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Anti-Israel Academic Resolutions
Dispute Over BDS Vote: The British Society for Middle Eastern Studies Threatens to Sue University of Durham
In July 2019, IAM reported on cases where professional Middle East associations have been taken over by political activists to promote BDS.
One such case pertains to the British Society for Middle Eastern Studies (BRISMES). The 2019 BRISMES Conference, "Joining the Dots: Interdisciplinarity in Middle East Studies," took place at the University of Leeds between 24-26 of June 2019. At the same time, the BRISMES leadership has held its annual general meeting (AGM) which voted in favor of BDS. However, the BRISMES case had a twist, when, the following day, on Jun 27, 2019, the officers of BRISMES have published a notice on the BRISMES website explaining that BRISMES "has not endorsed the academic boycott of Israeli Institutions as advocated by BDS.” While the AGM has voted in favor of a boycott, “This vote is not binding on the Society."
According to the BRISMES constitution, "The principal aims of the Society shall be to encourage and promote interest and study in the United Kingdom of the Middle Eastern cultural region from the end of classical antiquity to the present day through the dissemination of information and by the encouragement of co-operation amongst persons and organizations concerned with the scholarly study of the region."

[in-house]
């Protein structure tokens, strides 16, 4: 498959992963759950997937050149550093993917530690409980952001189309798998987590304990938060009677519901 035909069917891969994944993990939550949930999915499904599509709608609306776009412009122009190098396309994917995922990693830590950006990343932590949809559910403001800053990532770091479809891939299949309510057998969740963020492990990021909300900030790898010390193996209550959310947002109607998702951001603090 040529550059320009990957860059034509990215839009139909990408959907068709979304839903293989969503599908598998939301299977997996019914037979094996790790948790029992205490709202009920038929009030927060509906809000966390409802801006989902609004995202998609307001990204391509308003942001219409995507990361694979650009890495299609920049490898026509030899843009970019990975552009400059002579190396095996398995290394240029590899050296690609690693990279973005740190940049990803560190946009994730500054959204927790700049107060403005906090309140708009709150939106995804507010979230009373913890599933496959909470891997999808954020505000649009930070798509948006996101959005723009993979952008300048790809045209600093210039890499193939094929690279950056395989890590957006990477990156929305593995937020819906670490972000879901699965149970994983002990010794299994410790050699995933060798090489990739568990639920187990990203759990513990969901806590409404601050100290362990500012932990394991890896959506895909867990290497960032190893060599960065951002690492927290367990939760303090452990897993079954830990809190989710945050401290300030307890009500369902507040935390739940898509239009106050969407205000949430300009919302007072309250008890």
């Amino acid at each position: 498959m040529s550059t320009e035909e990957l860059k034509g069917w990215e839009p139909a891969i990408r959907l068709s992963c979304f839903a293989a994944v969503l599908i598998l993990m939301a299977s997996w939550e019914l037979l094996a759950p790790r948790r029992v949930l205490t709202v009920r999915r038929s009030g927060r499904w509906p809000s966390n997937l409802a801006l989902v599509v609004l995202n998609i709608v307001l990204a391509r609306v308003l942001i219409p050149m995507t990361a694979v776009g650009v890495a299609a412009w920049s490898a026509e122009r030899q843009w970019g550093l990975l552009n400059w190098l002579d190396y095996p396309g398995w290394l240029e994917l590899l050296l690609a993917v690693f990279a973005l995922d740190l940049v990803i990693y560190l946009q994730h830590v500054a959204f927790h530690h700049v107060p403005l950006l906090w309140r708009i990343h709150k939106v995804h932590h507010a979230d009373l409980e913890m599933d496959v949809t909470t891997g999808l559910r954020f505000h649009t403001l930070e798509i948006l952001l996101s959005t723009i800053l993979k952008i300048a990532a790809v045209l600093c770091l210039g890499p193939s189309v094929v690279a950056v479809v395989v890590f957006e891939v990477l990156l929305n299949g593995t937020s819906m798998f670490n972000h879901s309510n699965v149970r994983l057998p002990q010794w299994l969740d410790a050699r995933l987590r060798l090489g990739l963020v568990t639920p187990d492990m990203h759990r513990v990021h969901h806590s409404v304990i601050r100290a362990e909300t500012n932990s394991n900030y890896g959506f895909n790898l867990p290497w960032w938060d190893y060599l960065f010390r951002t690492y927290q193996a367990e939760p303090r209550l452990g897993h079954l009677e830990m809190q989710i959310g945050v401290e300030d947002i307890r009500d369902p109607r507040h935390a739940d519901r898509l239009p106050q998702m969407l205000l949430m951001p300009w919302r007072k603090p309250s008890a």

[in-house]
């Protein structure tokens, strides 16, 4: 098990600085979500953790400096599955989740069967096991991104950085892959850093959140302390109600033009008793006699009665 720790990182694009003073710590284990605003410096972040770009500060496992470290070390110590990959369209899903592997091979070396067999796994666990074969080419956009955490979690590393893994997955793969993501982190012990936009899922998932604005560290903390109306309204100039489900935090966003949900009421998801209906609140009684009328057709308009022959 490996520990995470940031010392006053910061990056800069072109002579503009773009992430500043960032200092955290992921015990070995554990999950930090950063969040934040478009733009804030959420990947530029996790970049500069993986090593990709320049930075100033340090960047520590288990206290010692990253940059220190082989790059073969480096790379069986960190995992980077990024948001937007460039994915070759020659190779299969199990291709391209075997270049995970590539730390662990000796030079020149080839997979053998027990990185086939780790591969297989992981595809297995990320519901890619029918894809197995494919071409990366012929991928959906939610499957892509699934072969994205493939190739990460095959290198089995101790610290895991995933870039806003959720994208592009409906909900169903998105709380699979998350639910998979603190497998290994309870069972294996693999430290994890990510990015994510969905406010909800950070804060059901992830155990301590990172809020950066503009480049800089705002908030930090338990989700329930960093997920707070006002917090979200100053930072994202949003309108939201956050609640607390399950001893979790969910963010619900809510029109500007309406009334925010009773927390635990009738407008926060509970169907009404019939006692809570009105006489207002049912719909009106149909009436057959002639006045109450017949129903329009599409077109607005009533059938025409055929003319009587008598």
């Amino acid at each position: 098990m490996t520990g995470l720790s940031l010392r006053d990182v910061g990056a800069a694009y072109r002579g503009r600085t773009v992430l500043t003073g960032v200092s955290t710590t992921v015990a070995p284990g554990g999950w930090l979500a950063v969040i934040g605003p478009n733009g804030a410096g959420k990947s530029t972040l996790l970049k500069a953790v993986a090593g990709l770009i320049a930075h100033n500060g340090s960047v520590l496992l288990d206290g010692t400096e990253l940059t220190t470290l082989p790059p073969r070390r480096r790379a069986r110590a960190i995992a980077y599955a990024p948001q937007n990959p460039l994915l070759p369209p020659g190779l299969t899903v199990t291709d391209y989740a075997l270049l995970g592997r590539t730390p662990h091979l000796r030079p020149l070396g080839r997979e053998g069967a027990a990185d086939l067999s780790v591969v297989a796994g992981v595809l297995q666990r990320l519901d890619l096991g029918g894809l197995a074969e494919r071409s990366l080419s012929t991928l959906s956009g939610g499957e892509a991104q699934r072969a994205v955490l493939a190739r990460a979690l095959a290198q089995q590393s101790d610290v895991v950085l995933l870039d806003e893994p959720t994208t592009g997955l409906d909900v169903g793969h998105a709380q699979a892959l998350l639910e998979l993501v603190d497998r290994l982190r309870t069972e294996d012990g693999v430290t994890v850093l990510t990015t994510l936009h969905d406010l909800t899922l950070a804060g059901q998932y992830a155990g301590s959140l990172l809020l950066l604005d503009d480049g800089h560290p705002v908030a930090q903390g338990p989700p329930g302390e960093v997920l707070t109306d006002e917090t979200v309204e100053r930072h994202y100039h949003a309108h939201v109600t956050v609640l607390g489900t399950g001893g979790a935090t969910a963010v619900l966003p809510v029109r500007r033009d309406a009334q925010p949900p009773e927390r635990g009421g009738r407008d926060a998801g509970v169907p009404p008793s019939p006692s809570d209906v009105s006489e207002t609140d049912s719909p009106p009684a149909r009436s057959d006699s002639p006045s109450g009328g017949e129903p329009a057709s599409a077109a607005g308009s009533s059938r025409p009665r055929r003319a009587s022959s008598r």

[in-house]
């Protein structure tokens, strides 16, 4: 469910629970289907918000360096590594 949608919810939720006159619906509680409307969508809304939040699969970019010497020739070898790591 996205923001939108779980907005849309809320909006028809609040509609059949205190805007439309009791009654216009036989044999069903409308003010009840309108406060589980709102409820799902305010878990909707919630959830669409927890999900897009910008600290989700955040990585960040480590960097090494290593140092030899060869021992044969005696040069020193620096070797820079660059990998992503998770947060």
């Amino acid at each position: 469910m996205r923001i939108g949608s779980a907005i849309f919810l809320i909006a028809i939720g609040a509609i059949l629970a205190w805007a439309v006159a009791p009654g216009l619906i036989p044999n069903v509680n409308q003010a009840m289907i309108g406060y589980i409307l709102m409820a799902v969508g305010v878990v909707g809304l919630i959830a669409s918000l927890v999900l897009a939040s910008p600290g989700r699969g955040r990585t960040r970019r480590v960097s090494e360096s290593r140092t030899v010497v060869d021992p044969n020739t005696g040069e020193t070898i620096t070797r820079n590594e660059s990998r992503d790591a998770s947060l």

Surely, there is no mention of calls for boycott as part of the association's aims. Also, the constitution determines that no amendments may be made to the “aims” provision “without the prior consent in writing of the Charity Commissioners."
Still, BRISMES claims to be changing. It focuses now on Middle East studies, "in ways that recognize the circumstances of, and express solidarity with, our Palestinian colleagues, whose education, research and scholarship are profoundly impacted by Israeli colonization and occupation."
In response to the officers' announcement that the BDS vote is not binding, Laleh Khalili, an Iranian American professor of International Politics at the Queen Mary University of London, declined an invitation to give the annual lecture at BRISMES. She accused BRISMES of an "attempt to circumvent organizational democracy.” Khalili also declared, "I am ashamed... to see that the officers of BRISMES are imperiling the institution. Should their unethical and politically motivated chicanery continue, I will join in with all other current and potential members to boycott the organization." Khalili took it to her social media and wrote, "Friends, if you are members of BRISMES, don't resign yet. You need to stay in to support the activists who are trying to change the organization. If people leave, this will be seen as a victory for the old guard and for their anti-BDS position."
Likewise, Palestinian Nada Elia, an emerita professor of Gender and Global Studies and a member of the Steering Collective of the US Campaign for the Academic and Cultural Boycott of Israel (USACBI), described BRISMES move as “underhandedness.” She blamed it on "the norm at large and small universities, public and private, as well as various scholarly associations, from Europe to North America." Still, she was optimistic that "the popular discourse" would shift towards an "embrace of justice for all," and "universities will need to listen to their faculty, students and staff. Academic associations will need to respect the decisions of their membership."
Prof. Ilan Pappe, an Israeli BDS activist and a subject of numerous IAM reports, responded on June 30, 2019, on the Facebook page of BRISMES: "yes this is disappointing on the one hand, and i published the version i received from the people who initiated the motion; but Mai Taha got it right: the members are for BDS, the leadership, as in so other cases, is timid. But it is another important step in the right direction."